set closed under an operation
A set is said to be closed under some map , if maps elements in to elements in , i.e., . More generally, suppose is the -fold Cartesian product . If is a map , then we also say that is closed under the map .
In the first example, the operation is of the type . In the latter, pointwise multiplication is a map .
The second example illustrated the somewhat odd definition of this term. When a function is defined, its domain and codomain are part of its definition, so it’s a little odd to talk about whether the function is closed or not: if you know what the function is, then you should know whether or not it is closed. So in practice, the way the term is used is this: We have a set and we have a function . We are given a subset , and asked whether is closed under . In other words, there is a natural way to make into a function , by restriction; the question is, does the result always lie in ? This would mean that yields a function , which is usually what we want.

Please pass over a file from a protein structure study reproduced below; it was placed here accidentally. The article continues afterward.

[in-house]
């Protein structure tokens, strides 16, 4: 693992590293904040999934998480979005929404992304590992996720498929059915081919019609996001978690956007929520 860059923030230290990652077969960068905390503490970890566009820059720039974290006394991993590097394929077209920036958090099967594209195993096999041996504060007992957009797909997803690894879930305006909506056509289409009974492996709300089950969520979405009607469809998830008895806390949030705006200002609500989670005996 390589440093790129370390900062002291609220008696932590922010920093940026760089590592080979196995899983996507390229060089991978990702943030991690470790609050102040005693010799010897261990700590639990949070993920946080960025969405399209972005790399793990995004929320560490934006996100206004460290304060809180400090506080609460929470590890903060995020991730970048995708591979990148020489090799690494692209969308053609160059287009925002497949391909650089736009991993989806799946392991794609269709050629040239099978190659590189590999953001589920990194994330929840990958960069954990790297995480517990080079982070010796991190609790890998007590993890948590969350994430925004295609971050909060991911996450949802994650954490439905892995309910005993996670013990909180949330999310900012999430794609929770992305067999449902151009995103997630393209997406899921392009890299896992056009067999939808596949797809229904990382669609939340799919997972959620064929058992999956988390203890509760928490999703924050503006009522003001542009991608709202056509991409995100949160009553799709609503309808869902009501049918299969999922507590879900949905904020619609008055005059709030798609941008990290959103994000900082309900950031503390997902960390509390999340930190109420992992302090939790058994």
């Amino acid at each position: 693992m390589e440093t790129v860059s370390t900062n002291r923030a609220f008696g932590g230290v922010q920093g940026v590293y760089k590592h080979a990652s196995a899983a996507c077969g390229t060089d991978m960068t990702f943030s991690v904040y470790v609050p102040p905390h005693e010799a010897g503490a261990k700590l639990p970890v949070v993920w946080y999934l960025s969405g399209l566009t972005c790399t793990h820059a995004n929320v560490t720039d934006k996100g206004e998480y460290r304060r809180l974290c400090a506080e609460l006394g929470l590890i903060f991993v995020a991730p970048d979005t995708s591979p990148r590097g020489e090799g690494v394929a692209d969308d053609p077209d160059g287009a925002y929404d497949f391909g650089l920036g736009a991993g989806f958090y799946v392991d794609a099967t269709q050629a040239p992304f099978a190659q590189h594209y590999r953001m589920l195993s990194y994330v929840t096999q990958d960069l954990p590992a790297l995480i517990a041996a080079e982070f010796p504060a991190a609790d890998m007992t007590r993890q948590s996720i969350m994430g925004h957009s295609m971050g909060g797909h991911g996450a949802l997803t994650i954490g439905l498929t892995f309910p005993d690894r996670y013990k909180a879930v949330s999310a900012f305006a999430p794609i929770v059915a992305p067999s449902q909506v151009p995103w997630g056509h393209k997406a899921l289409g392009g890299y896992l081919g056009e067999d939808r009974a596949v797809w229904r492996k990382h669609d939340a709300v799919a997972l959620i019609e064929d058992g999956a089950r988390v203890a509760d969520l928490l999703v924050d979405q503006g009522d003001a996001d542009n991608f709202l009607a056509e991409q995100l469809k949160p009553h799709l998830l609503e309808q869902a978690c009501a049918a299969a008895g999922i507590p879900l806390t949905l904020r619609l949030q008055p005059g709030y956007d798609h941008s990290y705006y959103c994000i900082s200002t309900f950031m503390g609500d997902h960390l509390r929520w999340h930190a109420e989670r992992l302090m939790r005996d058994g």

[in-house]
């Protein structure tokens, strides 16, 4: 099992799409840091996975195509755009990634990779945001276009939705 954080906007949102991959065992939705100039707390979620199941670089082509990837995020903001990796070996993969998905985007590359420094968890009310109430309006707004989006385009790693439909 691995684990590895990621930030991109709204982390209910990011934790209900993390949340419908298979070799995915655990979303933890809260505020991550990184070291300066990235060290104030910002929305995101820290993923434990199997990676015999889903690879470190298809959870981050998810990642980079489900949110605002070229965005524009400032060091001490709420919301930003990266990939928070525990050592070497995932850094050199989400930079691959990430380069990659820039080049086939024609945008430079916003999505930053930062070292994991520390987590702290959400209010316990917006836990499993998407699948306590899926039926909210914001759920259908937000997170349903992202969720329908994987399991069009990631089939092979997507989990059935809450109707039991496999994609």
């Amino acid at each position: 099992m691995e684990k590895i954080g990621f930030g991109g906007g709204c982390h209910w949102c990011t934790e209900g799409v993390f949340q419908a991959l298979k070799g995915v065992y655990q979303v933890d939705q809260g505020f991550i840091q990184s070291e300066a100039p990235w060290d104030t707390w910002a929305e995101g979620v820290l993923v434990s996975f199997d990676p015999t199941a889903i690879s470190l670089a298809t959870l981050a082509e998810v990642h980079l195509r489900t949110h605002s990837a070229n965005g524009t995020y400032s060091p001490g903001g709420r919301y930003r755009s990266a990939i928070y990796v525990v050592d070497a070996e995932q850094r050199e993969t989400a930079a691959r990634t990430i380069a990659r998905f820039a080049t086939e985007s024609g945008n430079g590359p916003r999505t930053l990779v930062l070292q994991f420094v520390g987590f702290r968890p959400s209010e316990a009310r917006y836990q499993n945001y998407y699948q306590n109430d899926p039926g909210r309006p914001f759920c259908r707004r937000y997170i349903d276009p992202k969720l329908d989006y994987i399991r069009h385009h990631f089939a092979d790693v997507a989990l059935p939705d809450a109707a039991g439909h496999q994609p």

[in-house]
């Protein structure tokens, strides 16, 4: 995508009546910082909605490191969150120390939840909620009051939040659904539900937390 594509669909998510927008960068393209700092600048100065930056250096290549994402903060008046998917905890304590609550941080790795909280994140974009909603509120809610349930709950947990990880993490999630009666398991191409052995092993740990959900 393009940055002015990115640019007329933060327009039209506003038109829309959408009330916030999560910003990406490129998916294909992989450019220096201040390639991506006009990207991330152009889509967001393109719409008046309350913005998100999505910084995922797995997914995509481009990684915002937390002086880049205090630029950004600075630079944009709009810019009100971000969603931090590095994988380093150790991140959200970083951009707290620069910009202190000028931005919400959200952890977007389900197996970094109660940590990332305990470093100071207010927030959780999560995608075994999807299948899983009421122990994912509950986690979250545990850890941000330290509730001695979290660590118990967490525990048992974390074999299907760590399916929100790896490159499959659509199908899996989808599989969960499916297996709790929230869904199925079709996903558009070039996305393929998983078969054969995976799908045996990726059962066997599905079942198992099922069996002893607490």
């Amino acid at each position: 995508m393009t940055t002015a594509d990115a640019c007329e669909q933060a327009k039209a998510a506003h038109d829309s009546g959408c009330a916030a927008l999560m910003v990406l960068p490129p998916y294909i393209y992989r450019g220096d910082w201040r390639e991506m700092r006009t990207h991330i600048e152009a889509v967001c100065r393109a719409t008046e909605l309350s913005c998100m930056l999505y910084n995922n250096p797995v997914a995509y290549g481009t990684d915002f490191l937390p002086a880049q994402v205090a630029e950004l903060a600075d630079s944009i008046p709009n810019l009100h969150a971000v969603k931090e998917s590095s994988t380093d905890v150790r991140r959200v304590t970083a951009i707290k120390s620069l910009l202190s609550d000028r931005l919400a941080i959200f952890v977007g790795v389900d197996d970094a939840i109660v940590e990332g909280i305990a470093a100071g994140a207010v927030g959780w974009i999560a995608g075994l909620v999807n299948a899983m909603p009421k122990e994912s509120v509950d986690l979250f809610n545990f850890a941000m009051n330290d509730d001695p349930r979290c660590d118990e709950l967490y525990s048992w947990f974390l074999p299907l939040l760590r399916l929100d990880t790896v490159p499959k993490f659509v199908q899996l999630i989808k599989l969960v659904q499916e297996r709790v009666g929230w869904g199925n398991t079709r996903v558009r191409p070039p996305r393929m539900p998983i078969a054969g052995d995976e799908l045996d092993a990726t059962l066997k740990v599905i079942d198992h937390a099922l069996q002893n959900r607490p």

Occasionally the word is used in a potentially confusing way. For example, left ideals in a ring are supposed to be closed under addition (which is an example of what we just discussed) and left multiplication by arbitrary ring elements. What this last condition means is that for every in the ring, the left ideal should be closed under the function .
|Title||set closed under an operation|
|Date of creation||2013-03-22 13:49:49|
|Last modified on||2013-03-22 13:49:49|
|Last modified by||archibal (4430)|